Through 190 pages, the narrative covers Jessica's interest in the family friend, his business arrangements with growing a fleet of schooners, and a backstory of the Herriot family enduring the loss of their daughter. Aunt Julie's behavior borders on psychosis and there's a number of dances and evening dinners for readers to wattle through. 

I've read other reviews of Maybury's novels and they mostly point in the direction of traditional romance. Mostly The Pavilion at Monkshood is a straight-up romance novel with all of the upper-crust white lace and long tassels. But, the stalker portion of the story was intriguing to me and panned out just right to allow for a storybook ending. There is a Lifetime Movie of the Week aura to the plot, but it didn't discourage me. Maybe I'm just a sucker for a dress in distress. 

Buy a copy of this book HERE.

Wednesday, June 15, 2022

The Terrified Heart

According to the internet, New York native Irving Greenfield was a youthful runaway, a Korean War veteran, a merchant seaman, professor, and author. He authored the 16-book series Depth Force for Zebra as well as the Navy trilogy under the pseudonym of Roger Jewett. His most popular novel is Only the Dead Speak Russian, which spent six weeks on the New York Times bestseller list. My first introduction to him is his gothics. He authored 11 gothic novels from 1966 through 1976 under the pseudonym Alicia Grace. I'm trying out The Terrified Heart, originally published by Belmont Tower in 1973. 

Danielle has experienced a tumbled love affair in New York. Breaking away from the past, she moves to cozy Vermont to work as a college professor teaching Greek History. It's here that she begins struggling with an awkward friend relationship with a man that just can't accept no as an answer. Needing a break from her new job and residence, Danielle spots a dreamy part-time job as a research assistant working on a Greek project. She's all in.

When Danielle meets Keith Wyler, he explains his entire convoluted past and job to her. Keith grew up on Long Island on a sprawling estate called Eleusis. He became married to a woman named Nina, who was then murdered and dumped on the shoreline. Keith was the main suspect in her murder, but the jury acquitted him and he left the family home for many years. Keith studied abroad, became enthralled with Greek culture, and now has returned to the U.S. hoping to write a book about an ancient Greek text. But, he wants to return to Eleusis to write the book while also reclaiming his birthright to inherit the estate. To accept the job as an assistant on the book, Danielle must agree to pose as Keith's wife upon his return to Eleusis.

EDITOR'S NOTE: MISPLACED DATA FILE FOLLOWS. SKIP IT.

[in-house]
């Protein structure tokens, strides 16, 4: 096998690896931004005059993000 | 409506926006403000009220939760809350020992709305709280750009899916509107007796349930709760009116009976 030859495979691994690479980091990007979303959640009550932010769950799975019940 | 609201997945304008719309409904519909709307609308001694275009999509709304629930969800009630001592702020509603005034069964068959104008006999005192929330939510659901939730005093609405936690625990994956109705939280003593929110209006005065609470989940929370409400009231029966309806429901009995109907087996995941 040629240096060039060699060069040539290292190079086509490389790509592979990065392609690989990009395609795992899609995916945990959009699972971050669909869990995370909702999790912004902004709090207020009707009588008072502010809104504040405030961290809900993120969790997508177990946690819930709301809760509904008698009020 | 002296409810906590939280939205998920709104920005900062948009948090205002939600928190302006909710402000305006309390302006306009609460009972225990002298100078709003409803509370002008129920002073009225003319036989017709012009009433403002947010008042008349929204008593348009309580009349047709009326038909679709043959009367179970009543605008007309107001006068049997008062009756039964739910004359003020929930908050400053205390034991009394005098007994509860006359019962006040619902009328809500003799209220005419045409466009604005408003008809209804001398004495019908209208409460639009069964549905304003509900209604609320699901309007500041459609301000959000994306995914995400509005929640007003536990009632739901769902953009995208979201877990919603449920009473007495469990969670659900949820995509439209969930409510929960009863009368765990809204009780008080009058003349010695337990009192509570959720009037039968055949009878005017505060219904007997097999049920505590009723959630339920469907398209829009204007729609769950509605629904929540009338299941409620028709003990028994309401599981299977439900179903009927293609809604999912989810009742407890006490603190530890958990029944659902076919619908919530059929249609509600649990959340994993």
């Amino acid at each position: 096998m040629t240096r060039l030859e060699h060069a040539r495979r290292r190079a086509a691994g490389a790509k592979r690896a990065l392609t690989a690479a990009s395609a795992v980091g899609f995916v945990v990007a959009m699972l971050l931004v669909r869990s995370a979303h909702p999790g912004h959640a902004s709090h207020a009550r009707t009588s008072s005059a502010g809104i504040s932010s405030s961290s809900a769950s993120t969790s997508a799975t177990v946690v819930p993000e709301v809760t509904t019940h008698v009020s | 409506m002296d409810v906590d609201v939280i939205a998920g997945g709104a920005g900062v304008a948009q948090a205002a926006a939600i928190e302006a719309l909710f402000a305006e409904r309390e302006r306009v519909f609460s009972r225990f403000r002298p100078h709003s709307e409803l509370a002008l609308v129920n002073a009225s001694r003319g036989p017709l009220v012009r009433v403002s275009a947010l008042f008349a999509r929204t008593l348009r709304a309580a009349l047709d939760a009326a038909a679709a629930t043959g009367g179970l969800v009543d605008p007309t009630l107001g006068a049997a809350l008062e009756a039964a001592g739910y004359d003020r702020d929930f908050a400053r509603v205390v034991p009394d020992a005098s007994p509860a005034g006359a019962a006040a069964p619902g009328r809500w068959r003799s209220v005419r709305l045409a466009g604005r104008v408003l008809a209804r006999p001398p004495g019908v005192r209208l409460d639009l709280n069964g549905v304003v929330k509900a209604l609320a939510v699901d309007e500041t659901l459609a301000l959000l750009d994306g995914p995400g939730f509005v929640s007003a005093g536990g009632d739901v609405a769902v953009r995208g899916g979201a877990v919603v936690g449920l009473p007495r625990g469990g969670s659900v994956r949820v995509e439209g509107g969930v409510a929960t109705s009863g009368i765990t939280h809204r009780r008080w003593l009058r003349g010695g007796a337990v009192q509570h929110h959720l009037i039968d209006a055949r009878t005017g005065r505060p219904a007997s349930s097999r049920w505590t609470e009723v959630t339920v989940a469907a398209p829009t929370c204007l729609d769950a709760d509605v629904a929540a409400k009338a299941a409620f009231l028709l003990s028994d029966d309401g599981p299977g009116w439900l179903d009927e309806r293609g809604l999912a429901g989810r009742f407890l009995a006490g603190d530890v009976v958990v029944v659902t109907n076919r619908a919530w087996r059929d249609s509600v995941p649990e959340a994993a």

Greenfield's prose is elementary with a particular dryness to the characters. There's nothing to really like or dislike about any characters – even the murderer. Instead, Greenfield spends most of the 192 pages as banter between Danielle and Keith about his upbringing and the rivalry between himself and his crippled brother James. Readers can figure out who killed Nina instantly, which doesn't prove much credibility to the local law-enforcement. 

The unbelievable portion of the plot is that Nina and Danielle are nearly identical. What are the chances that Keith can find a woman who has a Greek History degree, looks identical to his previous wife, and is willing to pretend to be his current wife on a trip to the 'ole homeplace? That alone should be enough evidence that this is a complete mess. With a paper-thin plot, and disposable characters, The Terrified Heart is a literary deadbeat. 

Buy a copy of this book HERE

Friday, June 10, 2022

Murders Macabre

Norman Firth (1920-1949), known as the “Prince of Pulp Pedlars”, was a British author that contributed to small publishers like Bear Hudson, Utopian Publications, and Mitre Press. The diversified writer delved into multiple genres including crime, western, science-fiction, and horror. At one point, Firth accepted a commission to author 30,000 words a month of spicy stories for various magazines. Bold Venture Press has been working with Firth's estate to reprint some Firth's short stories that were originally published under pseudonyms. The first collection is called Murders Macabre, a 200 page volume that contains three short stories with an introduction by Firth's estate manager Philip Harbottle. 

"Terror Stalks by Night"

This story was originally published in 1945 by Bear Hudson under the pseudonym N. Wesley Firth. Bob Carter arrived in the tiny village of Riverton three days ago and has found himself incredibly bored. During a heavy thunderstorm, Bob pulls his car into a bus station to smoke a cigarette and reflect on his poor decision to visit such a dull place. A beautiful woman named Lucille quickly approaches Bob's car thinking he is a taxi. With a beautiful woman in his car, and nothing planned for the day, Bob casually asks “Where'd you want to go?”. Lucille explains that she is headed to a decrepit mansion called Rivers End to meet her remaining family members. It is here that her late aunt's will is to be read and the inheritance to be divvied out. Her aunt's stipulation was that all remaining family members had to be in the house at the same time for the reading of the will. When Bob arrives at the spooky mansion, Lucille goads him into going into the house with her. Inside, Bob and Lucille experience a long night of bloody, homicidal terror. A phantom with knives for fingers is stalking the halls and killing each family member one by one. With a corpse in the front doorway and the telephones down, the two are trapped with the killer. "Terror Stalks the Night" was absolutely amazing with its blend of violent savagery, eerie ambiance, and slight sense of dark humor from Bob, the stories central character. This was just a superb introduction to the author.